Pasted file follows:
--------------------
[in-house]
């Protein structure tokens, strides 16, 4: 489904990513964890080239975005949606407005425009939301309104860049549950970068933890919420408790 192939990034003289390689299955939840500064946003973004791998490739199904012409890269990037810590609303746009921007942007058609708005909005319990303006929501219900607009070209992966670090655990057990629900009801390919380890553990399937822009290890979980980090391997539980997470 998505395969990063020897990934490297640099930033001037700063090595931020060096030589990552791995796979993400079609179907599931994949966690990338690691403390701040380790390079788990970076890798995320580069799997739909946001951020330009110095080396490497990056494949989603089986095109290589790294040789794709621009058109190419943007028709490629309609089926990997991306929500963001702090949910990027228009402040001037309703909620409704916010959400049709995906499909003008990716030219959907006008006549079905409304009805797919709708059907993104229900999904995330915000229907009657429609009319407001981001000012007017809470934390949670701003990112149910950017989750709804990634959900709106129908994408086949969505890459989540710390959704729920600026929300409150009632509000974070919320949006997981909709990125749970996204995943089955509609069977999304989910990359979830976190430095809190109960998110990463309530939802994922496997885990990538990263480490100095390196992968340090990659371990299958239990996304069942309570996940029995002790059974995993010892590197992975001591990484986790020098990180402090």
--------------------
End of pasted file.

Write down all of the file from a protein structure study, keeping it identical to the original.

[in-house]
């Protein structure tokens, strides 16, 4: 489904990513964890080239975005949606407005425009939301309104860049549950970068933890919420408790 192939990034003289390689299955939840500064946003973004791998490739199904012409890269990037810590609303746009921007942007058609708005909005319990303006929501219900607009070209992966670090655990057990629900009801390919380890553990399937822009290890979980980090391997539980997470 998505395969990063020897990934490297640099930033001037700063090595931020060096030589990552791995796979993400079609179907599931994949966690990338690691403390701040380790390079788990970076890798995320580069799997739909946001951020330009110095080396490497990056494949989603089986095109290589790294040789794709621009058109190419943007028709490629309609089926990997991306929500963001702090949910990027228009402040001037309703909620409704916010959400049709995906499909003008990716030219959907006008006549079905409304009805797919709708059907993104229900999904995330915000229907009657429609009319407001981001000012007017809470934390949670701003990112149910950017989750709804990634959900709106129908994408086949969505890459989540710390959704729920600026929300409150009632509000974070919320949006997981909709990125749970996204995943089955509609069977999304989910990359979830976190430095809190109960998110990463309530939802994922496997885990990538990263480490100095390196992968340090990659371990299958239990996304069942309570996940029995002790059974995993010892590197992975001591990484986790020098990180402090």